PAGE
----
The first couple of chapters explain what thyroid problems actually are and how they occur biologically. I found it hard to follow at times as I’m naturally not a science-y person, but its more for extra info than essential knowledge. It is really interesting. You can always re-read it too. My partner really liked it!

I liked his introduction which included history about hypothyroidism, how it was ‘discovered’ and how it was treated early on. I’ve always been a bit of a history nerd, so I love these kinds of passages.

At the back of the book, he includes a list of signs and symptoms for thyroid problems, which isn’t exhaustive but will be handy for some newbies to the condition. Some he goes in to in more detail, and I think this would be informative to patients who don’t realise just how many symptoms are related to thyroid disorders. He also covers hyperthyroidism in this book, which is an interesting read. It helps to have some knowledge about hyperthyroidism, if for any reason, you were over medicated for example. I just love learning about all things thyroid-related, myself.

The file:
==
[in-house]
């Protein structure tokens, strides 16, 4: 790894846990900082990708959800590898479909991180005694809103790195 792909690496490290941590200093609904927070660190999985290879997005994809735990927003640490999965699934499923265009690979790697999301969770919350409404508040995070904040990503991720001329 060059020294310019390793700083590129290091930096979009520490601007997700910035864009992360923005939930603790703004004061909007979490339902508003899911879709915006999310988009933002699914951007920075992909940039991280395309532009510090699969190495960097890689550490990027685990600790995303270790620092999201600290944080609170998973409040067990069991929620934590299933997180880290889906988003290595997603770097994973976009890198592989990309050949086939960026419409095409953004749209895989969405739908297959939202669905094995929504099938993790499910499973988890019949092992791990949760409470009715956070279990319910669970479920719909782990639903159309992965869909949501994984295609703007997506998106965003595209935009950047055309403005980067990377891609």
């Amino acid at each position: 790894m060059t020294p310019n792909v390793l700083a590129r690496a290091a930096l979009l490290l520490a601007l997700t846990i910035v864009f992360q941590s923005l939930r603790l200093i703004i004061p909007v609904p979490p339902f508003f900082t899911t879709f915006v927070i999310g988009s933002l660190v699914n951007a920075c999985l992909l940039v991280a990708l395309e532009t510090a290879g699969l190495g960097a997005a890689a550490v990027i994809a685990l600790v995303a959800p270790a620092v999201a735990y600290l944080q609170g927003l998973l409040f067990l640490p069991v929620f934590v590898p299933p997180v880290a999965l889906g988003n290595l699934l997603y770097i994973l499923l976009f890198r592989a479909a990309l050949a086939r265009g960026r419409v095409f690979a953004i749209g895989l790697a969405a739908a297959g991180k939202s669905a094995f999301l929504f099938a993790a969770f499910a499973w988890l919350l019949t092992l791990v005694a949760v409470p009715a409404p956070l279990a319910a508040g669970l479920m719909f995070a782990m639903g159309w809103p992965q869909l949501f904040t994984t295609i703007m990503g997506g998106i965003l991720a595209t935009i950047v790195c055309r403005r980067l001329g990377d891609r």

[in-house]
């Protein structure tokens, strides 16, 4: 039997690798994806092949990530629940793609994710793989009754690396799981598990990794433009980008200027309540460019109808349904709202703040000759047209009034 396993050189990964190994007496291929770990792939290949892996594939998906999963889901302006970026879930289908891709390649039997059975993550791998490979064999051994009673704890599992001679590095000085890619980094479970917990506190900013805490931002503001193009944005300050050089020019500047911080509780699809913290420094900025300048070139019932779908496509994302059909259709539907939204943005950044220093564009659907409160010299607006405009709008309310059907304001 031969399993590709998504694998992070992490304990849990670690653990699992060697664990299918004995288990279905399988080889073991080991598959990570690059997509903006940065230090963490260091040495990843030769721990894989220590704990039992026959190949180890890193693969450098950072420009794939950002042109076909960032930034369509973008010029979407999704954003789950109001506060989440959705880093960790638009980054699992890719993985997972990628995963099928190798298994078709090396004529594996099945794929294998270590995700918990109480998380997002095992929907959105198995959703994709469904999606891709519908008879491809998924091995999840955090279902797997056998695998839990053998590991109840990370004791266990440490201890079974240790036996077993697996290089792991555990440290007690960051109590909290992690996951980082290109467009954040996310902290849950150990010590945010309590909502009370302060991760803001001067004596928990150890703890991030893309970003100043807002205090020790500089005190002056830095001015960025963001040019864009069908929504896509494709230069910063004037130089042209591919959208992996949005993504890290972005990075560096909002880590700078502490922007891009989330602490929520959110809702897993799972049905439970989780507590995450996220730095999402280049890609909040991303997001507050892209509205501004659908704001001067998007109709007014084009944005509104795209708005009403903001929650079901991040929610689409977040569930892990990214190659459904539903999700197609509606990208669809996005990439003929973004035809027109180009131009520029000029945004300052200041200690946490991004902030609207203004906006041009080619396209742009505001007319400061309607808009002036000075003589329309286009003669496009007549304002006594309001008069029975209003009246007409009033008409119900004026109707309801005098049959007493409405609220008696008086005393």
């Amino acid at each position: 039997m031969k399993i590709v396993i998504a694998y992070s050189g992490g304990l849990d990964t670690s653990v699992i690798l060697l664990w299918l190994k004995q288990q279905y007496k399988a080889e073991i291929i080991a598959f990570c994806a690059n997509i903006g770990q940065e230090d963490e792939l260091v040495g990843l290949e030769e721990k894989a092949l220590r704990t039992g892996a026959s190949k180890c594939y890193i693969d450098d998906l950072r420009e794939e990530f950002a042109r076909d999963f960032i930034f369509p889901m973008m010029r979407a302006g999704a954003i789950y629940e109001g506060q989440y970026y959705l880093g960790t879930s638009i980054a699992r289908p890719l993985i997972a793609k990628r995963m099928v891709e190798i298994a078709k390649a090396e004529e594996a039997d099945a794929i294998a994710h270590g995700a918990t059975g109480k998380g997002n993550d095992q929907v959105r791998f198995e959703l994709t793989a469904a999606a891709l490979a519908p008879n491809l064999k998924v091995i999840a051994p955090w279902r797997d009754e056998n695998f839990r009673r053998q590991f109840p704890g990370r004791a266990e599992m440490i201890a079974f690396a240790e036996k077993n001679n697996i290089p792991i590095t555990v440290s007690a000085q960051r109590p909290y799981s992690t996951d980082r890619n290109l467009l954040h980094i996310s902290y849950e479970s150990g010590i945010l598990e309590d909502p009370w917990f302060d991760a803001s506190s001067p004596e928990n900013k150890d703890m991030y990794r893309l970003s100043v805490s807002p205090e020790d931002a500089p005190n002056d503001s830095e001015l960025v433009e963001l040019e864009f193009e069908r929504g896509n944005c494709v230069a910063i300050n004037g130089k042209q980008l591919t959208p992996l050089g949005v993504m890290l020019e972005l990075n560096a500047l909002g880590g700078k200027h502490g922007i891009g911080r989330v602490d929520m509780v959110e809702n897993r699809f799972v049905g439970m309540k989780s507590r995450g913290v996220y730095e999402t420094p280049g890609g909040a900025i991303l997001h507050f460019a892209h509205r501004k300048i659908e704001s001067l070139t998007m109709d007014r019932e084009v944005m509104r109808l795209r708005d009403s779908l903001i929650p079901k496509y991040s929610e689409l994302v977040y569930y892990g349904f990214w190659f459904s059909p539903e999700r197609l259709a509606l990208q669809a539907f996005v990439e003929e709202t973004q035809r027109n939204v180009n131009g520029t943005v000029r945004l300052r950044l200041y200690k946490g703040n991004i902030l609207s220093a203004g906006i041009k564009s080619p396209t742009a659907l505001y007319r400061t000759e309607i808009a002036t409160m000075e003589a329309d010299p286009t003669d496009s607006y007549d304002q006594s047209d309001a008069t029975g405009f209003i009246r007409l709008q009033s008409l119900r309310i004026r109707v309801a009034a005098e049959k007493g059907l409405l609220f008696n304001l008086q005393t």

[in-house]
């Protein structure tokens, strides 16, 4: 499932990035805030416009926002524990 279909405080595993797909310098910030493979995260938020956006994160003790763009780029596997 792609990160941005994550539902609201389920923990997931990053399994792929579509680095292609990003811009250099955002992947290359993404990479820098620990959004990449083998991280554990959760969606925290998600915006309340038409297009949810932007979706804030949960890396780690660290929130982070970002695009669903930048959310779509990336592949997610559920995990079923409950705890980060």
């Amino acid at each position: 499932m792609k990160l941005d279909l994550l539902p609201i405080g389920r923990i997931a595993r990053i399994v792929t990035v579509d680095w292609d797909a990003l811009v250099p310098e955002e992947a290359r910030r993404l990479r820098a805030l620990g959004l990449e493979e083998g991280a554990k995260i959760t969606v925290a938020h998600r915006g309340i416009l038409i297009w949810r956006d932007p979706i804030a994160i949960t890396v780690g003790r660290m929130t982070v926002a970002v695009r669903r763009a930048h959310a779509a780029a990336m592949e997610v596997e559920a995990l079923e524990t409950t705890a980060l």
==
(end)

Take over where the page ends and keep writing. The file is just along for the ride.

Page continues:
He covers possible causes for thyroid disease in quite some detail, which is food for thought and very interesting. It gives you ideas on what could have caused/contributed to your own. He also covers the options for thyroid treatment, and it’s clear to see he supports natural, non-synthetic treatments. He wastes no time explaining why he feels NDT is the medication of choice. He dispels a few of the myths doctors are known to use when they scare patients about using NDT. It’s also evident that he’s particularly interested in the metabolism, which thyroid patients can have difficulty managing, and his input is rather insightful. There’s a passage on losing weight and the relationship with carbs that is super-interesting.